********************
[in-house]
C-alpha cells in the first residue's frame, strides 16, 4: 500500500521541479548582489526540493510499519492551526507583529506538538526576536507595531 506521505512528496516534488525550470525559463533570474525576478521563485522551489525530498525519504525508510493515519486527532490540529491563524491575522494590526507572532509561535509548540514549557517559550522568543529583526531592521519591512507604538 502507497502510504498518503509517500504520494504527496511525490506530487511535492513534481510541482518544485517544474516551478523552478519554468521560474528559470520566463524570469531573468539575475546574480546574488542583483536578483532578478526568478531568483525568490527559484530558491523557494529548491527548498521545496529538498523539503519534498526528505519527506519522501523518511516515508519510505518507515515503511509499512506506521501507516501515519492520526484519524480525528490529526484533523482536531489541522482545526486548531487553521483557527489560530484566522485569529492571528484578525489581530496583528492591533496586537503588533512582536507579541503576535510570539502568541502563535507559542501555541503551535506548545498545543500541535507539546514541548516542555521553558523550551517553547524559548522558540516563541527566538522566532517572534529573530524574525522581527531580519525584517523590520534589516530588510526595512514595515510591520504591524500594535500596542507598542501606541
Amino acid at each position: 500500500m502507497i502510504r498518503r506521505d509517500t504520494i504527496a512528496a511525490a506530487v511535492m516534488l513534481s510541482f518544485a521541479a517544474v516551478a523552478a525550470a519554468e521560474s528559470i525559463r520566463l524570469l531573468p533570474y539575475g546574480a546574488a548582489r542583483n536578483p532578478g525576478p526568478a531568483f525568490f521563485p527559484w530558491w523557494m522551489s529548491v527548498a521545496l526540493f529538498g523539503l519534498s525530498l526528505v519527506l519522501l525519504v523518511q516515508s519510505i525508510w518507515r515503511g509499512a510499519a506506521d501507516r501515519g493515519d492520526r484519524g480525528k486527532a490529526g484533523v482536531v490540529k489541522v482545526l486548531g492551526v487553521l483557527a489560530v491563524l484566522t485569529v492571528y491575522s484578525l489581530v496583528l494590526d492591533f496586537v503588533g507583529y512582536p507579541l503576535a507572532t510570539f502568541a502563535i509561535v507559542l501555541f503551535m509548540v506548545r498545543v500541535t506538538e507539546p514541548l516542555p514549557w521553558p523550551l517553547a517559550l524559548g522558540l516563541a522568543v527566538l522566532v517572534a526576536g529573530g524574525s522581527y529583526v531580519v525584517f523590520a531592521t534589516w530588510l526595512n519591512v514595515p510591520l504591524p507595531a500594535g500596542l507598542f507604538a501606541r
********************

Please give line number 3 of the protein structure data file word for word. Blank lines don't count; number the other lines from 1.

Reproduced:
Amino acid at each position: 500500500m502507497i502510504r498518503r506521505d509517500t504520494i504527496a512528496a511525490a506530487v511535492m516534488l513534481s510541482f518544485a521541479a517544474v516551478a523552478a525550470a519554468e521560474s528559470i525559463r520566463l524570469l531573468p533570474y539575475g546574480a546574488a548582489r542583483n536578483p532578478g525576478p526568478a531568483f525568490f521563485p527559484w530558491w523557494m522551489s529548491v527548498a521545496l526540493f529538498g523539503l519534498s525530498l526528505v519527506l519522501l525519504v523518511q516515508s519510505i525508510w518507515r515503511g509499512a510499519a506506521d501507516r501515519g493515519d492520526r484519524g480525528k486527532a490529526g484533523v482536531v490540529k489541522v482545526l486548531g492551526v487553521l483557527a489560530v491563524l484566522t485569529v492571528y491575522s484578525l489581530v496583528l494590526d492591533f496586537v503588533g507583529y512582536p507579541l503576535a507572532t510570539f502568541a502563535i509561535v507559542l501555541f503551535m509548540v506548545r498545543v500541535t506538538e507539546p514541548l516542555p514549557w521553558p523550551l517553547a517559550l524559548g522558540l516563541a522568543v527566538l522566532v517572534a526576536g529573530g524574525s522581527y529583526v531580519v525584517f523590520a531592521t534589516w530588510l526595512n519591512v514595515p510591520l504591524p507595531a500594535g500596542l507598542f507604538a501606541r